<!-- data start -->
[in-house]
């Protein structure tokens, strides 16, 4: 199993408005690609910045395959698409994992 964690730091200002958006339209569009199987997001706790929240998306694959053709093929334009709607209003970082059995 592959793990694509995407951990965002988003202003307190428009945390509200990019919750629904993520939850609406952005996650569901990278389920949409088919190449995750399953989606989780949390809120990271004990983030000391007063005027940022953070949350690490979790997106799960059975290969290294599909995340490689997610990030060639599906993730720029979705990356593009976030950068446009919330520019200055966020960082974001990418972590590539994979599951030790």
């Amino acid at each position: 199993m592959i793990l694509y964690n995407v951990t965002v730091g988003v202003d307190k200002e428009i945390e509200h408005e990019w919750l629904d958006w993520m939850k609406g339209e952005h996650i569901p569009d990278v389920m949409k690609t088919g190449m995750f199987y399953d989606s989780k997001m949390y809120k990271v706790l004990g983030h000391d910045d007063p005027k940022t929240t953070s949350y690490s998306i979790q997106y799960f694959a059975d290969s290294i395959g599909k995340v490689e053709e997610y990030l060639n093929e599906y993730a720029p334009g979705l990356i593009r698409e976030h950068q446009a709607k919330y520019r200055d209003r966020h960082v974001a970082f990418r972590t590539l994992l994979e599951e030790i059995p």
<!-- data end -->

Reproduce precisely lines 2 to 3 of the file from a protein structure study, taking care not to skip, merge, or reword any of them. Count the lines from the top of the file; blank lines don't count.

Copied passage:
């Protein structure tokens, strides 16, 4: 199993408005690609910045395959698409994992 964690730091200002958006339209569009199987997001706790929240998306694959053709093929334009709607209003970082059995 592959793990694509995407951990965002988003202003307190428009945390509200990019919750629904993520939850609406952005996650569901990278389920949409088919190449995750399953989606989780949390809120990271004990983030000391007063005027940022953070949350690490979790997106799960059975290969290294599909995340490689997610990030060639599906993730720029979705990356593009976030950068446009919330520019200055966020960082974001990418972590590539994979599951030790």
């Amino acid at each position: 199993m592959i793990l694509y964690n995407v951990t965002v730091g988003v202003d307190k200002e428009i945390e509200h408005e990019w919750l629904d958006w993520m939850k609406g339209e952005h996650i569901p569009d990278v389920m949409k690609t088919g190449m995750f199987y399953d989606s989780k997001m949390y809120k990271v706790l004990g983030h000391d910045d007063p005027k940022t929240t953070s949350y690490s998306i979790q997106y799960f694959a059975d290969s290294i395959g599909k995340v490689e053709e997610y990030l060639n093929e599906y993730a720029p334009g979705l990356i593009r698409e976030h950068q446009a709607k919330y520019r200055d209003r966020h960082v974001a970082f990418r972590t590539l994992l994979e599951e030790i059995p």